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FOR YOUR HEALTH - Knowing breast cancer risks can aid prevention

By Pat Fisher | health | October 22, 2013

October is Breast Cancer Awareness Month.

Breast cancer is a killer at its worst, but the more people who are aware of the disease, the more lives that can be saved with early detection and avoidance of controllable risk factors.

Breast cancer is the most common cancer among American women, except for skin cancers, according to the American Cancer Society. About one in eight, or about 12 percent, of women in the U.S. will develop invasive breast cancer during their lifetime.

Breast cancer is the second leading cause of cancer death in women, exceeded only by lung cancer.

The American Cancer Society's estimates for breast cancer in the U.S. for 2013 are:

• More than 200,000 new cases of invasive breast cancer will be diagnosed in women.

• About 64,000 new cases of carcinoma in situ, or CIS, will be diagnosed. CIS is noninvasive and is the earliest form of breast cancer.

• About 40,000 women will die from breast cancer.

Ramona Derousseau and Coleen Kiefer, nurse practitioners, Women's Wellness Clinic, Irwin Army Community Hospital, recently provided some advice for women about breast cancer.

"All women over 40 should get a mammogram every two years until age 50, and then every year. Women with a Family history of breast cancer should get a baseline mammogram 10 years prior to the age that their relative was diagnosed," Derousseau said.

For instance, if you had an aunt who was diagnosed with breast cancer at age 38, she said, then you should get a baseline mammogram at age 28.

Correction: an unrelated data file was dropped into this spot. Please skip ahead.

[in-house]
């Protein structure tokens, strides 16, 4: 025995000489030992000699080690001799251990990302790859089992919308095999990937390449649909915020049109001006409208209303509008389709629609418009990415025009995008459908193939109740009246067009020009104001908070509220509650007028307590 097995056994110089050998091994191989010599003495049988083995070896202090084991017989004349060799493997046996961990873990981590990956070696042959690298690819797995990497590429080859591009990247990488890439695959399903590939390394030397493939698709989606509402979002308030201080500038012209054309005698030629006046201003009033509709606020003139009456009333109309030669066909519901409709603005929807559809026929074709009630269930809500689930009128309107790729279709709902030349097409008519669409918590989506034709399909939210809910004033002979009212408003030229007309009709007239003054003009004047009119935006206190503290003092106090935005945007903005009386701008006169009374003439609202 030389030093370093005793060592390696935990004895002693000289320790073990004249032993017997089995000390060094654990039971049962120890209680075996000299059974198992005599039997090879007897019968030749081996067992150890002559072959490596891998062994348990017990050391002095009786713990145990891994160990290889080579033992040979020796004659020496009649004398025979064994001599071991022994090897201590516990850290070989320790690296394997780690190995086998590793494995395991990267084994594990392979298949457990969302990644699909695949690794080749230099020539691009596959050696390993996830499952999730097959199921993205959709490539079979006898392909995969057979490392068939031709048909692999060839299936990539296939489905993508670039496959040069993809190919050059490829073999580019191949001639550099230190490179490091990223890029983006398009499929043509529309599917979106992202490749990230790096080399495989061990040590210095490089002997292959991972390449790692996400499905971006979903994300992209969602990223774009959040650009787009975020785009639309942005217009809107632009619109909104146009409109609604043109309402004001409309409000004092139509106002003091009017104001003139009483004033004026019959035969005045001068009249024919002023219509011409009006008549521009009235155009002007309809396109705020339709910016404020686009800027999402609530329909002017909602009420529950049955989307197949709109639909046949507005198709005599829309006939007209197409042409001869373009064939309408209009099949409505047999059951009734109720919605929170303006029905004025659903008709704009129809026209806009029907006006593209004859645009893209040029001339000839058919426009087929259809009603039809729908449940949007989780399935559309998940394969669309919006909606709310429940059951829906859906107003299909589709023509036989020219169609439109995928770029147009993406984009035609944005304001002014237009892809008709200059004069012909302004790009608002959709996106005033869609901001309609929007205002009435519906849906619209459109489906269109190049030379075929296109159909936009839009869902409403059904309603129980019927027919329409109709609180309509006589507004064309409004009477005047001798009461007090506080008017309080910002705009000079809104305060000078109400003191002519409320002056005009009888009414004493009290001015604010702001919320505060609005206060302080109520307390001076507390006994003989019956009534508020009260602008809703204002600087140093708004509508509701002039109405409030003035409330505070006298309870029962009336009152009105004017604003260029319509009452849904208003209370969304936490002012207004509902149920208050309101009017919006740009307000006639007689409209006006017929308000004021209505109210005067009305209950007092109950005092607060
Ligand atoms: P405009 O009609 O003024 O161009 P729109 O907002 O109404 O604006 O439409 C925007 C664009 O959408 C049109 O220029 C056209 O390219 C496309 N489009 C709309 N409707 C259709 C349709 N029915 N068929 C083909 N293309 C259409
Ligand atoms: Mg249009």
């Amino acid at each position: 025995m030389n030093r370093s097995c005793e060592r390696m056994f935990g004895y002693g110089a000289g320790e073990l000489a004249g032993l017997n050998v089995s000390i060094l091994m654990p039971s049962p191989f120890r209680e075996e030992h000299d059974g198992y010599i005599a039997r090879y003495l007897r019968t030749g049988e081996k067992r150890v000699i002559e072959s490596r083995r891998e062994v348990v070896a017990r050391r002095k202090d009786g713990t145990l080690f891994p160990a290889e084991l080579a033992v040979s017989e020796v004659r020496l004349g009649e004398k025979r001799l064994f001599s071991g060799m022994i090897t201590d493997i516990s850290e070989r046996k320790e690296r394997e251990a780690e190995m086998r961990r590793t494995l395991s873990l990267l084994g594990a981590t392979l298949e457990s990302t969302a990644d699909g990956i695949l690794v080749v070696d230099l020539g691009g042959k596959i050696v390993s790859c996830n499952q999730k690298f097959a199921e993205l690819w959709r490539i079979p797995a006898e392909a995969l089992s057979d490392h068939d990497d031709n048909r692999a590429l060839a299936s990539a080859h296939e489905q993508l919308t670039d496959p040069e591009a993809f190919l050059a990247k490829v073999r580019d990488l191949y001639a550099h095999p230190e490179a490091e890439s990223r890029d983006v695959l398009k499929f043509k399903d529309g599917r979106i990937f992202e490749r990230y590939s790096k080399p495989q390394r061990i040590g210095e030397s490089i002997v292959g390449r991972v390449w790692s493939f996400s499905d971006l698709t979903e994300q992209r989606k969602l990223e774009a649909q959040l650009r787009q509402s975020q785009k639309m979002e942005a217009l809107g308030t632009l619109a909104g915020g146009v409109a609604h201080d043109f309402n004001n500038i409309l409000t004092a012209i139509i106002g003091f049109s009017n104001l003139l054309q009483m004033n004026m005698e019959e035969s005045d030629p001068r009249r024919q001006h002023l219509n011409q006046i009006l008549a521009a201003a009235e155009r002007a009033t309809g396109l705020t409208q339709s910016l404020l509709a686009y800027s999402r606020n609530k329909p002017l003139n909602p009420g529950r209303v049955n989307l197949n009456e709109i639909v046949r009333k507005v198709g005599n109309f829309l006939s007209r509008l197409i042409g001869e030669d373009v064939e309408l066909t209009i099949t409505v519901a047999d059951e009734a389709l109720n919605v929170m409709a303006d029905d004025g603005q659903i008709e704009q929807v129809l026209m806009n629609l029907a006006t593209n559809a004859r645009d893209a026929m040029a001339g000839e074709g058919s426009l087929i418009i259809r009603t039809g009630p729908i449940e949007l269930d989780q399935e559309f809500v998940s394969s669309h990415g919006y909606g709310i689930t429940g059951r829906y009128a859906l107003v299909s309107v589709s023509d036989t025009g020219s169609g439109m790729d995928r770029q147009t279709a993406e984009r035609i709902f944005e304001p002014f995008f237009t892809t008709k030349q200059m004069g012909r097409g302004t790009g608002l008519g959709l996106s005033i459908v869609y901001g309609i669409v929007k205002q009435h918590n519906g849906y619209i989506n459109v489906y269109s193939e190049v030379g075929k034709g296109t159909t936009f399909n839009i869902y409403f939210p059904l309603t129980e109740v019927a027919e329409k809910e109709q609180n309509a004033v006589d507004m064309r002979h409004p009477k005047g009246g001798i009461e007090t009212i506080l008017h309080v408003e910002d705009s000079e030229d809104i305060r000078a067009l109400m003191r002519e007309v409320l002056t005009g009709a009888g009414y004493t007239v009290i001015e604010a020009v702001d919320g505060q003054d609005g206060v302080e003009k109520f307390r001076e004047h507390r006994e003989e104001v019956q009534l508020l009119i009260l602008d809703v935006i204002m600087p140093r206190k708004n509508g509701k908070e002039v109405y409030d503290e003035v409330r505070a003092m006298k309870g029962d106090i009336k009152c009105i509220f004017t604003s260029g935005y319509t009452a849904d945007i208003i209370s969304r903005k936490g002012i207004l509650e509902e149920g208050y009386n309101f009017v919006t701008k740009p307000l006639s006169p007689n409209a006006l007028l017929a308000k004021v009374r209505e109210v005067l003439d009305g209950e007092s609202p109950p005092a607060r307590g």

All eligible Fort Riley women, dependent and active duty, can schedule a consultation during their annual well woman visit at IACH by calling 785-239-DOCS.

Thanks to earlier detection through screening, increased awareness and improved treatment, death rates from breast cancer have been declining since about 1989, with larger decreases in women younger than 50.

Can breast cancer be detected early?

Breast cancers that are found because they can be felt tend to be larger and are more likely to have already spread beyond the breast. In contrast, breast cancers found during screening exams are more likely to be small and still confined to the breast. The size of breast cancer and how far it has spread are important factors in predicting the prognosis for a woman with the disease.

Women in their 20s and 30s should have a clinical breast exam as part of a periodic health exam by a health professional, at least every three years.

Risk factors for breast cancer you cannot change:

• Gender

• Aging

• Genetics

• Ethnicity

• Race

• Dense breast tissue

Controllable lifestyle-related risk factors:

• Having children

• Birth control

• Hormone therapy after menopause

• Breastfeeding

• Drinking alcohol

• Being overweight or obese

• Physical activity

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